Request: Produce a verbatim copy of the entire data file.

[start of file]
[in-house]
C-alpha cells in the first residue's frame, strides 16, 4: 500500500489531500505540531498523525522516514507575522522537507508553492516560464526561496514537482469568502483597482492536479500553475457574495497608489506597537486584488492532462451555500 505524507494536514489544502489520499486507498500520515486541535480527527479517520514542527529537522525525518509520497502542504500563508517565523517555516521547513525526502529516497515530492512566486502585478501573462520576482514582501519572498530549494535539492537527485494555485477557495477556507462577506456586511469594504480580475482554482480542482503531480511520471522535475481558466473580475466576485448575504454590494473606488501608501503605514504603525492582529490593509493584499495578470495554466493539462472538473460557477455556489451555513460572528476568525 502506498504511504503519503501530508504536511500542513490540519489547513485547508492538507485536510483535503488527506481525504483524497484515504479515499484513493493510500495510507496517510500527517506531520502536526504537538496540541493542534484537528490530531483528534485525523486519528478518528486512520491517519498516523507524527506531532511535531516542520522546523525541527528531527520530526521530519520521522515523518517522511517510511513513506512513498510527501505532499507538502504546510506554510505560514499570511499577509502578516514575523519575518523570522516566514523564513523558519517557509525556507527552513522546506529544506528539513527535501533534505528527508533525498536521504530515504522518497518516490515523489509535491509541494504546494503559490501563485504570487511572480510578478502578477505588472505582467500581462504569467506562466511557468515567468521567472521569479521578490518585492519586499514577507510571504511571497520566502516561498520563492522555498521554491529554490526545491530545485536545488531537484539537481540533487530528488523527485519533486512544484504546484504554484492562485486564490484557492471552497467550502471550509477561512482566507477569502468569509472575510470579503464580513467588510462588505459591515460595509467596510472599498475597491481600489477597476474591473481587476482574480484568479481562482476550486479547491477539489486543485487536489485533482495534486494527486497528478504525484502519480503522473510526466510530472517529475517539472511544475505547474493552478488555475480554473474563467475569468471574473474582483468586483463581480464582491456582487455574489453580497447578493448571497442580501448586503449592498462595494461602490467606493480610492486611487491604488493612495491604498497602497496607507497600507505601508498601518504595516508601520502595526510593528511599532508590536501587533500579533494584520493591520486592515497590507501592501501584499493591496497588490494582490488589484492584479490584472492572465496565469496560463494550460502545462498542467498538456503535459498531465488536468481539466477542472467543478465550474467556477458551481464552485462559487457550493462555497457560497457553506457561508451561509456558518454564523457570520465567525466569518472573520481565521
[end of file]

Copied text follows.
[in-house]
C-alpha cells in the first residue's frame, strides 16, 4: 500500500489531500505540531498523525522516514507575522522537507508553492516560464526561496514537482469568502483597482492536479500553475457574495497608489506597537486584488492532462451555500 505524507494536514489544502489520499486507498500520515486541535480527527479517520514542527529537522525525518509520497502542504500563508517565523517555516521547513525526502529516497515530492512566486502585478501573462520576482514582501519572498530549494535539492537527485494555485477557495477556507462577506456586511469594504480580475482554482480542482503531480511520471522535475481558466473580475466576485448575504454590494473606488501608501503605514504603525492582529490593509493584499495578470495554466493539462472538473460557477455556489451555513460572528476568525 502506498504511504503519503501530508504536511500542513490540519489547513485547508492538507485536510483535503488527506481525504483524497484515504479515499484513493493510500495510507496517510500527517506531520502536526504537538496540541493542534484537528490530531483528534485525523486519528478518528486512520491517519498516523507524527506531532511535531516542520522546523525541527528531527520530526521530519520521522515523518517522511517510511513513506512513498510527501505532499507538502504546510506554510505560514499570511499577509502578516514575523519575518523570522516566514523564513523558519517557509525556507527552513522546506529544506528539513527535501533534505528527508533525498536521504530515504522518497518516490515523489509535491509541494504546494503559490501563485504570487511572480510578478502578477505588472505582467500581462504569467506562466511557468515567468521567472521569479521578490518585492519586499514577507510571504511571497520566502516561498520563492522555498521554491529554490526545491530545485536545488531537484539537481540533487530528488523527485519533486512544484504546484504554484492562485486564490484557492471552497467550502471550509477561512482566507477569502468569509472575510470579503464580513467588510462588505459591515460595509467596510472599498475597491481600489477597476474591473481587476482574480484568479481562482476550486479547491477539489486543485487536489485533482495534486494527486497528478504525484502519480503522473510526466510530472517529475517539472511544475505547474493552478488555475480554473474563467475569468471574473474582483468586483463581480464582491456582487455574489453580497447578493448571497442580501448586503449592498462595494461602490467606493480610492486611487491604488493612495491604498497602497496607507497600507505601508498601518504595516508601520502595526510593528511599532508590536501587533500579533494584520493591520486592515497590507501592501501584499493591496497588490494582490488589484492584479490584472492572465496565469496560463494550460502545462498542467498538456503535459498531465488536468481539466477542472467543478465550474467556477458551481464552485462559487457550493462555497457560497457553506457561508451561509456558518454564523457570520465567525466569518472573520481565521